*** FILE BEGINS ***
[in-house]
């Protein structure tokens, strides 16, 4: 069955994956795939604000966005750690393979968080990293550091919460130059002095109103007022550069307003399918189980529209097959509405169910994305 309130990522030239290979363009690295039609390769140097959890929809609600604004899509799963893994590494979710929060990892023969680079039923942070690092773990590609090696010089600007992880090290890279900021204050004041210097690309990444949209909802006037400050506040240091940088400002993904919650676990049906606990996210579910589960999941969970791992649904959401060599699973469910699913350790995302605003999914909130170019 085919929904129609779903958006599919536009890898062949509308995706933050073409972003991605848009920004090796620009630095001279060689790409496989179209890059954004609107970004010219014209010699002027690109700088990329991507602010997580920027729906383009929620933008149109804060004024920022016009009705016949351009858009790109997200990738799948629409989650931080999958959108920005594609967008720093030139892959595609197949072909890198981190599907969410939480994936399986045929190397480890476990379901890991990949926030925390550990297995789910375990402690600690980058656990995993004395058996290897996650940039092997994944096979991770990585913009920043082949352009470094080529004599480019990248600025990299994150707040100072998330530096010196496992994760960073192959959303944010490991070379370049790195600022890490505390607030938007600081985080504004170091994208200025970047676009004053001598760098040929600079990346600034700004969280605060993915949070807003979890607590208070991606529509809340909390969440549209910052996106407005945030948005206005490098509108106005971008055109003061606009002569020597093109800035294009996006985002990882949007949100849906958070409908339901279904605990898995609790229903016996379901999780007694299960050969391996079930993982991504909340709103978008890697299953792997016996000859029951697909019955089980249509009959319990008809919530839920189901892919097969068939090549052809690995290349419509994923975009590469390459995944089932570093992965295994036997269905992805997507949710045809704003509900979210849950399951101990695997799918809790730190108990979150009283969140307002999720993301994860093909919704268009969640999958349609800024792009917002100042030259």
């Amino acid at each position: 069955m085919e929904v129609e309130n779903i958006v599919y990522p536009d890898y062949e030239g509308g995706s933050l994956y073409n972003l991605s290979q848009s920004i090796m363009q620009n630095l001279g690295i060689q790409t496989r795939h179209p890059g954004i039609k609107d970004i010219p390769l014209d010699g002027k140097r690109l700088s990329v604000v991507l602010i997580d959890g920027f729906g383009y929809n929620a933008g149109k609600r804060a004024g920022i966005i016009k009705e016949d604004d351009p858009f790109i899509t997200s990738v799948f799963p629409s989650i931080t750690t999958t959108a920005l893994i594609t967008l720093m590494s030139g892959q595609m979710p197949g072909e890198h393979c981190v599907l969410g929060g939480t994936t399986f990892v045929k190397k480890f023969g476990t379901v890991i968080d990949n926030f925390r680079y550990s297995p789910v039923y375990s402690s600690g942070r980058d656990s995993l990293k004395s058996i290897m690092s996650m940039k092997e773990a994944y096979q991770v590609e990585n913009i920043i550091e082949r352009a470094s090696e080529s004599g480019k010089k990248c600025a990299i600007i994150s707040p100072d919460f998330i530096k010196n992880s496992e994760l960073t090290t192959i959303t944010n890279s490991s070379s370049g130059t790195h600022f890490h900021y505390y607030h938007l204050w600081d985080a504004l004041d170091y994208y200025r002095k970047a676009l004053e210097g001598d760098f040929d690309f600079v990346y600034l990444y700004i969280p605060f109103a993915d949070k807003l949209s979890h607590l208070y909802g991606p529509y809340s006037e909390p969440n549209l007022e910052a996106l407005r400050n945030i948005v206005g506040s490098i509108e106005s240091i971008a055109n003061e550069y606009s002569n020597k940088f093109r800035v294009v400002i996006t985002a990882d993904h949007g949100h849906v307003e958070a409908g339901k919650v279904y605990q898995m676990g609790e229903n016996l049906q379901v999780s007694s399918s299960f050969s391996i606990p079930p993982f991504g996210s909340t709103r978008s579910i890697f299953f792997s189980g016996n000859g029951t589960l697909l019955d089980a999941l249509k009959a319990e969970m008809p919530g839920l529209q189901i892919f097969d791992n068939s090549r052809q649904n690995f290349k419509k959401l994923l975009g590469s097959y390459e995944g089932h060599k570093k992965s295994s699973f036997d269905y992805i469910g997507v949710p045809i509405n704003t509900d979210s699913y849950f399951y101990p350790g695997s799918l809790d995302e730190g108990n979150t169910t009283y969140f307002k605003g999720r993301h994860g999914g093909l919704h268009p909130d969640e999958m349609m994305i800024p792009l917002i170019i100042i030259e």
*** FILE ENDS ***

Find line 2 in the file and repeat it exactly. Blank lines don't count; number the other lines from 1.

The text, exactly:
């Protein structure tokens, strides 16, 4: 069955994956795939604000966005750690393979968080990293550091919460130059002095109103007022550069307003399918189980529209097959509405169910994305 309130990522030239290979363009690295039609390769140097959890929809609600604004899509799963893994590494979710929060990892023969680079039923942070690092773990590609090696010089600007992880090290890279900021204050004041210097690309990444949209909802006037400050506040240091940088400002993904919650676990049906606990996210579910589960999941969970791992649904959401060599699973469910699913350790995302605003999914909130170019 085919929904129609779903958006599919536009890898062949509308995706933050073409972003991605848009920004090796620009630095001279060689790409496989179209890059954004609107970004010219014209010699002027690109700088990329991507602010997580920027729906383009929620933008149109804060004024920022016009009705016949351009858009790109997200990738799948629409989650931080999958959108920005594609967008720093030139892959595609197949072909890198981190599907969410939480994936399986045929190397480890476990379901890991990949926030925390550990297995789910375990402690600690980058656990995993004395058996290897996650940039092997994944096979991770990585913009920043082949352009470094080529004599480019990248600025990299994150707040100072998330530096010196496992994760960073192959959303944010490991070379370049790195600022890490505390607030938007600081985080504004170091994208200025970047676009004053001598760098040929600079990346600034700004969280605060993915949070807003979890607590208070991606529509809340909390969440549209910052996106407005945030948005206005490098509108106005971008055109003061606009002569020597093109800035294009996006985002990882949007949100849906958070409908339901279904605990898995609790229903016996379901999780007694299960050969391996079930993982991504909340709103978008890697299953792997016996000859029951697909019955089980249509009959319990008809919530839920189901892919097969068939090549052809690995290349419509994923975009590469390459995944089932570093992965295994036997269905992805997507949710045809704003509900979210849950399951101990695997799918809790730190108990979150009283969140307002999720993301994860093909919704268009969640999958349609800024792009917002100042030259």